And, without the capital backing of a large corporation, many smaller players cannot afford to grow, Kaufman said.
Once the small players are gone, they probably will not be replaced. With the cost of starting a new plant at around $15 million, others cannot afford to enter the ring, he added.
While larger companies can save on overhead costs, it's tough to weave newly acquired manufacturers into the existing company fabric, said John Sooker, business director for the vinyl siding division of ABTCO in Huntersville, N.C., a unit of Louisiana-Pacific Co.
``We look at that as an opportunity'' to strengthen ties with current customers and possibly gain new ones as large competitors iron out the kinks in their acquisitions, he said.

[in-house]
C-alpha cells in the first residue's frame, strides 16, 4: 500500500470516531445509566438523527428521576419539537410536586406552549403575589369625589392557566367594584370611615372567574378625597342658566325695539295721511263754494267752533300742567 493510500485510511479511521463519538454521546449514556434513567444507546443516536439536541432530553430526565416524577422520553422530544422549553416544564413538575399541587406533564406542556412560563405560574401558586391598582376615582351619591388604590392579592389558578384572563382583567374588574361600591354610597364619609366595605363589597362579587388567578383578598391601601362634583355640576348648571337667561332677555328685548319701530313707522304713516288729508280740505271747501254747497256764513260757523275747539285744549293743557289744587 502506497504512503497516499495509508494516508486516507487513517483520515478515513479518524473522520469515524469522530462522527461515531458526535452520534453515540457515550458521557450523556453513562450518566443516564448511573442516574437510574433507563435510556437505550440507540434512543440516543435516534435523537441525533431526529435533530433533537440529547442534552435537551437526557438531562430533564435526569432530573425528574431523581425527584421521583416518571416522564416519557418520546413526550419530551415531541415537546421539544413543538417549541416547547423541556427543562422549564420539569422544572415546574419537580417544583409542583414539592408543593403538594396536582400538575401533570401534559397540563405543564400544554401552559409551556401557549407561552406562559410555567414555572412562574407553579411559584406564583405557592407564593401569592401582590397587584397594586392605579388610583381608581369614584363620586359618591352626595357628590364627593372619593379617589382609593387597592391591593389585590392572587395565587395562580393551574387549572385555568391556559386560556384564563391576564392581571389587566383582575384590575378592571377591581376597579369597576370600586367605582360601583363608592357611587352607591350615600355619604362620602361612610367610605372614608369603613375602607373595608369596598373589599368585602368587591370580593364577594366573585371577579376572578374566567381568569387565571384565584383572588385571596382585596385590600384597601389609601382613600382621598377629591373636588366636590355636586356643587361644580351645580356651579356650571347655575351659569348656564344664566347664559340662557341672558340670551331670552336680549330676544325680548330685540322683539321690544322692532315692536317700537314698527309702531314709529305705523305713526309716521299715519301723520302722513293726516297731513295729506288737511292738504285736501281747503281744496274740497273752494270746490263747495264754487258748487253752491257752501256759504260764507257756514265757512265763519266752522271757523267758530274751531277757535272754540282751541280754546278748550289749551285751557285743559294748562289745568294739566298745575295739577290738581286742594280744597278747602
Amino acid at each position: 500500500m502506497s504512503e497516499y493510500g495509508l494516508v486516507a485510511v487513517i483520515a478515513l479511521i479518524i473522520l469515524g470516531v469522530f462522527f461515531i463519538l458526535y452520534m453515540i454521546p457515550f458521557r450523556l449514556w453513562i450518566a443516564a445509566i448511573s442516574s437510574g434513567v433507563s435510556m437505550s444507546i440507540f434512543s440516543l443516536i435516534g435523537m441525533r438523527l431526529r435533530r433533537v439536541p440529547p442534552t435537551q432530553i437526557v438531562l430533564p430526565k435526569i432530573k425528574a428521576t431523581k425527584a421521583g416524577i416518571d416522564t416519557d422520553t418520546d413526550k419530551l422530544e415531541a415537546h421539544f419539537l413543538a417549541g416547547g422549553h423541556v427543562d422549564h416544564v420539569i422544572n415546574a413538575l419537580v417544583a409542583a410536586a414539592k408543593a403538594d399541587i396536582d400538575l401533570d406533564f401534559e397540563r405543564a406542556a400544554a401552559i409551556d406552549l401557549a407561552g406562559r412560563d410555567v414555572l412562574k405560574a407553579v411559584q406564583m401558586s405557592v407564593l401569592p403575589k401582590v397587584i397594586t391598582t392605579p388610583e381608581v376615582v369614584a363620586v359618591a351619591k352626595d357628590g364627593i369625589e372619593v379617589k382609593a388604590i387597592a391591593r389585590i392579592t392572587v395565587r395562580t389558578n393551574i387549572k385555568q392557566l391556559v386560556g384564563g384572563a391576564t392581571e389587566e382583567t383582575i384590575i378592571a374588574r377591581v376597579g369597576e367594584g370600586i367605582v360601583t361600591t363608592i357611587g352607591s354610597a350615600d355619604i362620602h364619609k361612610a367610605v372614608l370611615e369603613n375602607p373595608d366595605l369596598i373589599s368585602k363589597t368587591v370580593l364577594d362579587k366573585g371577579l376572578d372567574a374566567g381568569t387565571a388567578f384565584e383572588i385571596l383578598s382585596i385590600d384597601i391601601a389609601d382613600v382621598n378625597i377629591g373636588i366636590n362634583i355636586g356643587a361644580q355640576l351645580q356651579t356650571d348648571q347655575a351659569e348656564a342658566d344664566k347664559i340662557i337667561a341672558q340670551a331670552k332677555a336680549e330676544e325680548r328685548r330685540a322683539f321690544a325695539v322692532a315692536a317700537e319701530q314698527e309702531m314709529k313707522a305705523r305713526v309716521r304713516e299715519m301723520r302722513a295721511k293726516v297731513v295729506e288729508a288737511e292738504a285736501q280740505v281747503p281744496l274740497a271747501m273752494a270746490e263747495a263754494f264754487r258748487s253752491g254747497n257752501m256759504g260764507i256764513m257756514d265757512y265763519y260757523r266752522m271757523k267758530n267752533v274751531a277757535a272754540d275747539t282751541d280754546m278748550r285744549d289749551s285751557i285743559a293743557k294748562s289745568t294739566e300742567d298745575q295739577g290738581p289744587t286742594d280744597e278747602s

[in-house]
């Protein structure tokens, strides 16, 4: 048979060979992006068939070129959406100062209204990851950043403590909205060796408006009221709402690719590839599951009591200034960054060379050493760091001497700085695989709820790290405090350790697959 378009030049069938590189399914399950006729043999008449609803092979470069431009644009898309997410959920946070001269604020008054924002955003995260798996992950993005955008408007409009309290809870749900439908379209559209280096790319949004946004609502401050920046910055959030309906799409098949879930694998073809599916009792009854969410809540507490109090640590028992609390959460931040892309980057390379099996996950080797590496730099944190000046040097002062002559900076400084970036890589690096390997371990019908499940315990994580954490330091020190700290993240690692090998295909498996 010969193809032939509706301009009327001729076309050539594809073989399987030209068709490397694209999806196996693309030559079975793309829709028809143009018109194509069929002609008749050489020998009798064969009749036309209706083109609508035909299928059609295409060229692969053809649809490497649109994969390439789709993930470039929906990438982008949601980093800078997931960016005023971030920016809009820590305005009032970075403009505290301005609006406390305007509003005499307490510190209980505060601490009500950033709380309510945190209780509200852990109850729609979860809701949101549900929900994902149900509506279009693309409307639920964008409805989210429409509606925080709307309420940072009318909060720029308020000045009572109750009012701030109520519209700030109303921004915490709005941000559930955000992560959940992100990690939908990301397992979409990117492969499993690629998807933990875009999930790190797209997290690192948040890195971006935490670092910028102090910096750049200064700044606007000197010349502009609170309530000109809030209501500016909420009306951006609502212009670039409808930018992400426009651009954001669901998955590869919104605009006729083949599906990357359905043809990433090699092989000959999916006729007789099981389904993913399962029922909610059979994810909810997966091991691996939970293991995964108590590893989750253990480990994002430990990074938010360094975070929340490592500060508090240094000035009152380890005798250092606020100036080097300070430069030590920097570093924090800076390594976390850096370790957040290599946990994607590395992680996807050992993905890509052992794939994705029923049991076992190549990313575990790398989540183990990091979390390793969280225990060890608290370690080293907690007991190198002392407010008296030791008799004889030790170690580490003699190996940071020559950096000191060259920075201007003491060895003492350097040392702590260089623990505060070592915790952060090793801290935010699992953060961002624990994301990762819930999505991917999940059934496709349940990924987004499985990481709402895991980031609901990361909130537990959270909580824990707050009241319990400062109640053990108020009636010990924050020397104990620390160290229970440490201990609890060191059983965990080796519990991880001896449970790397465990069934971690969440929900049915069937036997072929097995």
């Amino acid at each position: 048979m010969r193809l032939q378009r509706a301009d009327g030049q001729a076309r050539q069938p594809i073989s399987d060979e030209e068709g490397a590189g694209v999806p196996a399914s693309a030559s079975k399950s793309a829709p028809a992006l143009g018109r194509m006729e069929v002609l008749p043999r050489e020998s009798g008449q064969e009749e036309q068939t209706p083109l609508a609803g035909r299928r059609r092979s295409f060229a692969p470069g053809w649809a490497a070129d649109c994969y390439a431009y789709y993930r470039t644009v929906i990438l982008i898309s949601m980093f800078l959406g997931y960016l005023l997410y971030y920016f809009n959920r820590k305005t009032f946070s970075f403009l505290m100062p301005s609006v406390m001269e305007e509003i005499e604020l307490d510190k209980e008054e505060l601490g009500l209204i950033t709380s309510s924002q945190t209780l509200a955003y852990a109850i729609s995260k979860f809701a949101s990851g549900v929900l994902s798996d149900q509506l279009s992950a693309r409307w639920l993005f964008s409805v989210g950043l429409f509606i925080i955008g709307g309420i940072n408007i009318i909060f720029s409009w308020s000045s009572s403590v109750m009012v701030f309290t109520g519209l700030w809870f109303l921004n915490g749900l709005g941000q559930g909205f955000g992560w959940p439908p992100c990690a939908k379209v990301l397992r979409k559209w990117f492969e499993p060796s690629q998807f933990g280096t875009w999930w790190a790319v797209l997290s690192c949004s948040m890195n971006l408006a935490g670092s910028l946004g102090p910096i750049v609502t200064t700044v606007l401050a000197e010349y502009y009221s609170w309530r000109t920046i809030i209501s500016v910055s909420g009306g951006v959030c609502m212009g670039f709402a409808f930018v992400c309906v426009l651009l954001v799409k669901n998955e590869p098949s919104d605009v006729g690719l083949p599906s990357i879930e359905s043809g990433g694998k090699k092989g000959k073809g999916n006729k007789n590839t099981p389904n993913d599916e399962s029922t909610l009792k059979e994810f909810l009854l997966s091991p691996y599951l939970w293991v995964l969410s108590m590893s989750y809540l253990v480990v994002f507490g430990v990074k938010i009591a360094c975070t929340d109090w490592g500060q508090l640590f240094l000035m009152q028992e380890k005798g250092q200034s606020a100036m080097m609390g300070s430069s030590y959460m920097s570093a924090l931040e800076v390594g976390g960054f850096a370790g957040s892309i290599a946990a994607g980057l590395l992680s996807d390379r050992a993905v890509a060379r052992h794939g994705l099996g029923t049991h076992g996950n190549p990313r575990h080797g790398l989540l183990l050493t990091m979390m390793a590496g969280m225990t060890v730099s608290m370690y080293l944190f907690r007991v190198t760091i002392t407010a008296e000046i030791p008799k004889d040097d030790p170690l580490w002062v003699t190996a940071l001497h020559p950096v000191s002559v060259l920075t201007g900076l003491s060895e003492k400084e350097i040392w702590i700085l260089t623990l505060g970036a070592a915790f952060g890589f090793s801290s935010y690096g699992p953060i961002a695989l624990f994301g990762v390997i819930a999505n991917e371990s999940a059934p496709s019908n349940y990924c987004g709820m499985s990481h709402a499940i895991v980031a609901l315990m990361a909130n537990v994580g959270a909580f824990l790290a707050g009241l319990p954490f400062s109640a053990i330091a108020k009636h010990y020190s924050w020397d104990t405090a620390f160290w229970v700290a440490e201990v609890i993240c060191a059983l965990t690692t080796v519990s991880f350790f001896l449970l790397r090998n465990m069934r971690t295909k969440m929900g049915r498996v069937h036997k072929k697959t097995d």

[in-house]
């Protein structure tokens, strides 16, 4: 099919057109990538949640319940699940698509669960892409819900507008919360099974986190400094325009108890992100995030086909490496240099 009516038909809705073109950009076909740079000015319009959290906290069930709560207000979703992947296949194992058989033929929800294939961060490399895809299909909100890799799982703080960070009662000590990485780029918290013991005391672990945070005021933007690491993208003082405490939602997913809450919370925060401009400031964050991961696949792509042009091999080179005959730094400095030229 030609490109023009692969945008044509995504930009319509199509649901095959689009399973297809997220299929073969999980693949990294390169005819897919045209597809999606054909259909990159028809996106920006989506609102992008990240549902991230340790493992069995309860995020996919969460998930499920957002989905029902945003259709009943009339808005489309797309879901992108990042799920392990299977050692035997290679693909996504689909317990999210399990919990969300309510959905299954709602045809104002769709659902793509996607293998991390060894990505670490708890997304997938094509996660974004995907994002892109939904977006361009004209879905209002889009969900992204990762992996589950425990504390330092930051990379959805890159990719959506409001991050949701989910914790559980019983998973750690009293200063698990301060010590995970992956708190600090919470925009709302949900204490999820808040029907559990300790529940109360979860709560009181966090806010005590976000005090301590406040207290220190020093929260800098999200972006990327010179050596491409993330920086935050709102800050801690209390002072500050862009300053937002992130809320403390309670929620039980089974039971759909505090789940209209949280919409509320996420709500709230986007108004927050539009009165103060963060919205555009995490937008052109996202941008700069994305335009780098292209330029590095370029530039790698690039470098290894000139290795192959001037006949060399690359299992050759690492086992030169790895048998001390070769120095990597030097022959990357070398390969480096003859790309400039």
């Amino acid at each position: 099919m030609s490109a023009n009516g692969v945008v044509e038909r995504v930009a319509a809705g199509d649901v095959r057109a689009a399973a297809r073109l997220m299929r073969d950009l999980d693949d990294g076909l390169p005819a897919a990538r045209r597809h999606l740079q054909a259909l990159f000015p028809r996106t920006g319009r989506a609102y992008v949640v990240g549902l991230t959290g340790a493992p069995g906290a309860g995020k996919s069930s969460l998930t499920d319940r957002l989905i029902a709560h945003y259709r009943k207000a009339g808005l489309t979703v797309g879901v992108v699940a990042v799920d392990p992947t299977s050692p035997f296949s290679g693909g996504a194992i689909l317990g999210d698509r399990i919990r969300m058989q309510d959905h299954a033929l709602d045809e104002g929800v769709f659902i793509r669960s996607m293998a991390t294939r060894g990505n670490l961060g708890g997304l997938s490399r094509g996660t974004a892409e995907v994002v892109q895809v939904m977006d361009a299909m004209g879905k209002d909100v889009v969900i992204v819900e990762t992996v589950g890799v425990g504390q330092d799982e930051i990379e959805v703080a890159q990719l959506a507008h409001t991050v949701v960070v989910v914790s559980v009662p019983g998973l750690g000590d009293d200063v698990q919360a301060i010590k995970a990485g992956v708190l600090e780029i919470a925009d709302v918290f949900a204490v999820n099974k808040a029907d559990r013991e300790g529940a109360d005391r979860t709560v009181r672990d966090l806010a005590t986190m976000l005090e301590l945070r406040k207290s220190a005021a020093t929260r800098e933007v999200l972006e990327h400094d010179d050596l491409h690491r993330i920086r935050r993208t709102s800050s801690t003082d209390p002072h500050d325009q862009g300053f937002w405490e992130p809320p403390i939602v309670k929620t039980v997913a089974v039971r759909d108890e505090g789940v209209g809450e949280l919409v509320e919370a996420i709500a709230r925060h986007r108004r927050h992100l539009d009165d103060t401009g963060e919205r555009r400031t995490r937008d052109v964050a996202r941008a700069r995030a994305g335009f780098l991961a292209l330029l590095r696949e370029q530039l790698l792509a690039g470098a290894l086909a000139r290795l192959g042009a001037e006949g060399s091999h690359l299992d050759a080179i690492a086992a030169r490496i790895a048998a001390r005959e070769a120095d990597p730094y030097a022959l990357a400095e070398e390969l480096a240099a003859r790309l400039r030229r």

Some believe companies such as Owens Corning and Jannock may encounter problems during the next few years because of excessive and haphazard growth.
Owens Corning acquired many distribution centers during its buying streak, expanding its distribution base, but some of those companies were its direct competitors.
As a result, Owens Corning has pitted its distribution centers against each other, said John Manning, senior vice president of sales and marketing in the vinyl siding division of Crane Plastics Co. in Columbus, Ohio.
Lee Meyer, president of Variform Inc. in Kearney, Mo., agrees, adding that Owens Corning now is competing against its own customers, which could cause it to lose business.
When a company is in the midst of an acquisition, customers tend to be wary and may look for an alternative supplier, Manning said.
``You can buy volume, but you've got to make sure that volume isn't ephemeral,'' Kaufman said.
So what will become of the vinyl siding industry?
Many believe there is room for more consolidation. The big companies will continue to grow while the smaller manufacturers fade away, Meyer said.